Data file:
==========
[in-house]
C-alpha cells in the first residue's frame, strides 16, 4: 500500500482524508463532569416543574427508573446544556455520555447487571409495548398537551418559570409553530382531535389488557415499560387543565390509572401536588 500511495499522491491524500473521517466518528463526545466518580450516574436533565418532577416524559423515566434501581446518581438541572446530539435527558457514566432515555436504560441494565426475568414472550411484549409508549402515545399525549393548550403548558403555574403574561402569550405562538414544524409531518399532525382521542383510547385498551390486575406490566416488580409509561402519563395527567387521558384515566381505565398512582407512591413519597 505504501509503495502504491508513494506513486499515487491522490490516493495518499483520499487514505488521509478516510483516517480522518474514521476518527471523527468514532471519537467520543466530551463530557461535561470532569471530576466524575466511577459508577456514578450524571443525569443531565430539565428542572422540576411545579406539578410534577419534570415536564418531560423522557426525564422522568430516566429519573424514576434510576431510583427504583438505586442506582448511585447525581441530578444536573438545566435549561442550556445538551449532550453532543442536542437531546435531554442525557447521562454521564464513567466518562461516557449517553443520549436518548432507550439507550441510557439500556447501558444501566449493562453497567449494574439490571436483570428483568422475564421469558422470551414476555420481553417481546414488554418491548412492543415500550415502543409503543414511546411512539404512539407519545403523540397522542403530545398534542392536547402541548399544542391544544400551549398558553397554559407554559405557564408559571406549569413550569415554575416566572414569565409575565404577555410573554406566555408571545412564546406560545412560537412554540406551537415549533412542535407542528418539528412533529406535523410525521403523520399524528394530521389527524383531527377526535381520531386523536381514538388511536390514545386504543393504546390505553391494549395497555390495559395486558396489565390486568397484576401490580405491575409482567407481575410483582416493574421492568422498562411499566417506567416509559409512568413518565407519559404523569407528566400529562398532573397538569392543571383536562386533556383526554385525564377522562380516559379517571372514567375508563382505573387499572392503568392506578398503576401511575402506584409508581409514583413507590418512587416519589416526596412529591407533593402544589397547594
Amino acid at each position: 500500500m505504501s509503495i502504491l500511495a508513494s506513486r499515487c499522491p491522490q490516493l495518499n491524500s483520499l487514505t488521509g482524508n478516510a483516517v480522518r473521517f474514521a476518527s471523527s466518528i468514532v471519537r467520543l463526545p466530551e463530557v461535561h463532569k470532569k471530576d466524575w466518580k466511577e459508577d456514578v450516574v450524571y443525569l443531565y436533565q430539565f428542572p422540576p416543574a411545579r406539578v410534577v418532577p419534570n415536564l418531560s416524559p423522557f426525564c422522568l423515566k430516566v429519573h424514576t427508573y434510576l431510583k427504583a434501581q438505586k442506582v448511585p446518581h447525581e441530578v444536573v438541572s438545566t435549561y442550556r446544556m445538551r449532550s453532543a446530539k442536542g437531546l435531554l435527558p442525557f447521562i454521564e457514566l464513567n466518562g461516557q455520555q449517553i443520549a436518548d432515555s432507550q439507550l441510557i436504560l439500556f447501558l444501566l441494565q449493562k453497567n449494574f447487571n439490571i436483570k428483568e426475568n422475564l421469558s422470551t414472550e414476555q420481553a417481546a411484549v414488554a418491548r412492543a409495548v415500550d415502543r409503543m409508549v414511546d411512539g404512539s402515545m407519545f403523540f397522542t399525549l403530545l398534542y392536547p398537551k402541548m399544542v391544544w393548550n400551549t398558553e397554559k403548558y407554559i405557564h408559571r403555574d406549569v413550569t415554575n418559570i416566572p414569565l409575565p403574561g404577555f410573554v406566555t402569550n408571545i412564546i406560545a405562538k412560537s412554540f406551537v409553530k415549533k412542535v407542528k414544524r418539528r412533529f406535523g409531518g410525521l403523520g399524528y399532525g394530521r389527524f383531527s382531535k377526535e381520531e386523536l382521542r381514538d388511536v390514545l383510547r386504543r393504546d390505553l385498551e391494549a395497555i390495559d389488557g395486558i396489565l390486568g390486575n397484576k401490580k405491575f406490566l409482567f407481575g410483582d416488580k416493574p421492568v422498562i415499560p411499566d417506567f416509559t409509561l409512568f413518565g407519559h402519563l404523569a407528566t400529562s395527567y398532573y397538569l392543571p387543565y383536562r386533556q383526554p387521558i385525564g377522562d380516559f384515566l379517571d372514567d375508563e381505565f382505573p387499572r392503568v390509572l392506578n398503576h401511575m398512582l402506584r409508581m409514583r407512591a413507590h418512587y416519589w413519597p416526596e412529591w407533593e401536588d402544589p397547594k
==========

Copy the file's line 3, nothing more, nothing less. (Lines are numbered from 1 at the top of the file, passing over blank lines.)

Amino acid at each position: 500500500m505504501s509503495i502504491l500511495a508513494s506513486r499515487c499522491p491522490q490516493l495518499n491524500s483520499l487514505t488521509g482524508n478516510a483516517v480522518r473521517f474514521a476518527s471523527s466518528i468514532v471519537r467520543l463526545p466530551e463530557v461535561h463532569k470532569k471530576d466524575w466518580k466511577e459508577d456514578v450516574v450524571y443525569l443531565y436533565q430539565f428542572p422540576p416543574a411545579r406539578v410534577v418532577p419534570n415536564l418531560s416524559p423522557f426525564c422522568l423515566k430516566v429519573h424514576t427508573y434510576l431510583k427504583a434501581q438505586k442506582v448511585p446518581h447525581e441530578v444536573v438541572s438545566t435549561y442550556r446544556m445538551r449532550s453532543a446530539k442536542g437531546l435531554l435527558p442525557f447521562i454521564e457514566l464513567n466518562g461516557q455520555q449517553i443520549a436518548d432515555s432507550q439507550l441510557i436504560l439500556f447501558l444501566l441494565q449493562k453497567n449494574f447487571n439490571i436483570k428483568e426475568n422475564l421469558s422470551t414472550e414476555q420481553a417481546a411484549v414488554a418491548r412492543a409495548v415500550d415502543r409503543m409508549v414511546d411512539g404512539s402515545m407519545f403523540f397522542t399525549l403530545l398534542y392536547p398537551k402541548m399544542v391544544w393548550n400551549t398558553e397554559k403548558y407554559i405557564h408559571r403555574d406549569v413550569t415554575n418559570i416566572p414569565l409575565p403574561g404577555f410573554v406566555t402569550n408571545i412564546i406560545a405562538k412560537s412554540f406551537v409553530k415549533k412542535v407542528k414544524r418539528r412533529f406535523g409531518g410525521l403523520g399524528y399532525g394530521r389527524f383531527s382531535k377526535e381520531e386523536l382521542r381514538d388511536v390514545l383510547r386504543r393504546d390505553l385498551e391494549a395497555i390495559d389488557g395486558i396489565l390486568g390486575n397484576k401490580k405491575f406490566l409482567f407481575g410483582d416488580k416493574p421492568v422498562i415499560p411499566d417506567f416509559t409509561l409512568f413518565g407519559h402519563l404523569a407528566t400529562s395527567y398532573y397538569l392543571p387543565y383536562r386533556q383526554p387521558i385525564g377522562d380516559f384515566l379517571d372514567d375508563e381505565f382505573p387499572r392503568v390509572l392506578n398503576h401511575m398512582l402506584r409508581m409514583r407512591a413507590h418512587y416519589w413519597p416526596e412529591w407533593e401536588d402544589p397547594k